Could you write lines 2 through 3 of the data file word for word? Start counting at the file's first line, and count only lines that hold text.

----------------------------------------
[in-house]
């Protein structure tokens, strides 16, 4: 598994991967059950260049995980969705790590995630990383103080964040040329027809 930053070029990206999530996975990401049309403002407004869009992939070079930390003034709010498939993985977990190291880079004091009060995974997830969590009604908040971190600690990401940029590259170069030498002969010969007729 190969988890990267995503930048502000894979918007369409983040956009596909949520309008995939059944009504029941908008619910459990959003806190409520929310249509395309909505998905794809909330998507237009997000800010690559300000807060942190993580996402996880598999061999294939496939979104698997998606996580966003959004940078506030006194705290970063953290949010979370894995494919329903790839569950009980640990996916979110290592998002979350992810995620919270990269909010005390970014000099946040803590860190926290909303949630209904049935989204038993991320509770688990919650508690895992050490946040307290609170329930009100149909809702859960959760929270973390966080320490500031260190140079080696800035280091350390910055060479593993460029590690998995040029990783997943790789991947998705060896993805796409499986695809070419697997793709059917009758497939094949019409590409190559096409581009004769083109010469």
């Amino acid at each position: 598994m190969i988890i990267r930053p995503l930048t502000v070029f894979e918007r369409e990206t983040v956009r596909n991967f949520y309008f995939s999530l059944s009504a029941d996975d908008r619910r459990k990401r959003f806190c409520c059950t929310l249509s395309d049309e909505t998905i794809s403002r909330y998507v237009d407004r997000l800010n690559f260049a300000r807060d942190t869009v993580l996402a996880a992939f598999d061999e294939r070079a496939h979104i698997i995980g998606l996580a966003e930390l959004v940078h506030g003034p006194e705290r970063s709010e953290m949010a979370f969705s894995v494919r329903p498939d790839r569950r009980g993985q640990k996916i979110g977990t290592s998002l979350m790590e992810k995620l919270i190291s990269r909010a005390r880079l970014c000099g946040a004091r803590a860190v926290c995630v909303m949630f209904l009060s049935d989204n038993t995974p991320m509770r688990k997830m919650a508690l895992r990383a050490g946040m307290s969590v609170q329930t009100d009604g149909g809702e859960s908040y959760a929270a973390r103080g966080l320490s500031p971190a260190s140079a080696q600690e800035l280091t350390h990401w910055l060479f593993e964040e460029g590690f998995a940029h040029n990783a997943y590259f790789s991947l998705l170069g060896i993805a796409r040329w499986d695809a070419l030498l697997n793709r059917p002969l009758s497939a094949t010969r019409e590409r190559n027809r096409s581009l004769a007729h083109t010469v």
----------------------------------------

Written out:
């Protein structure tokens, strides 16, 4: 598994991967059950260049995980969705790590995630990383103080964040040329027809 930053070029990206999530996975990401049309403002407004869009992939070079930390003034709010498939993985977990190291880079004091009060995974997830969590009604908040971190600690990401940029590259170069030498002969010969007729 190969988890990267995503930048502000894979918007369409983040956009596909949520309008995939059944009504029941908008619910459990959003806190409520929310249509395309909505998905794809909330998507237009997000800010690559300000807060942190993580996402996880598999061999294939496939979104698997998606996580966003959004940078506030006194705290970063953290949010979370894995494919329903790839569950009980640990996916979110290592998002979350992810995620919270990269909010005390970014000099946040803590860190926290909303949630209904049935989204038993991320509770688990919650508690895992050490946040307290609170329930009100149909809702859960959760929270973390966080320490500031260190140079080696800035280091350390910055060479593993460029590690998995040029990783997943790789991947998705060896993805796409499986695809070419697997793709059917009758497939094949019409590409190559096409581009004769083109010469």
């Amino acid at each position: 598994m190969i988890i990267r930053p995503l930048t502000v070029f894979e918007r369409e990206t983040v956009r596909n991967f949520y309008f995939s999530l059944s009504a029941d996975d908008r619910r459990k990401r959003f806190c409520c059950t929310l249509s395309d049309e909505t998905i794809s403002r909330y998507v237009d407004r997000l800010n690559f260049a300000r807060d942190t869009v993580l996402a996880a992939f598999d061999e294939r070079a496939h979104i698997i995980g998606l996580a966003e930390l959004v940078h506030g003034p006194e705290r970063s709010e953290m949010a979370f969705s894995v494919r329903p498939d790839r569950r009980g993985q640990k996916i979110g977990t290592s998002l979350m790590e992810k995620l919270i190291s990269r909010a005390r880079l970014c000099g946040a004091r803590a860190v926290c995630v909303m949630f209904l009060s049935d989204n038993t995974p991320m509770r688990k997830m919650a508690l895992r990383a050490g946040m307290s969590v609170q329930t009100d009604g149909g809702e859960s908040y959760a929270a973390r103080g966080l320490s500031p971190a260190s140079a080696q600690e800035l280091t350390h990401w910055l060479f593993e964040e460029g590690f998995a940029h040029n990783a997943y590259f790789s991947l998705l170069g060896i993805a796409r040329w499986d695809a070419l030498l697997n793709r059917p002969l009758s497939a094949t010969r019409e590409r190559n027809r096409s581009l004769a007729h083109t010469v």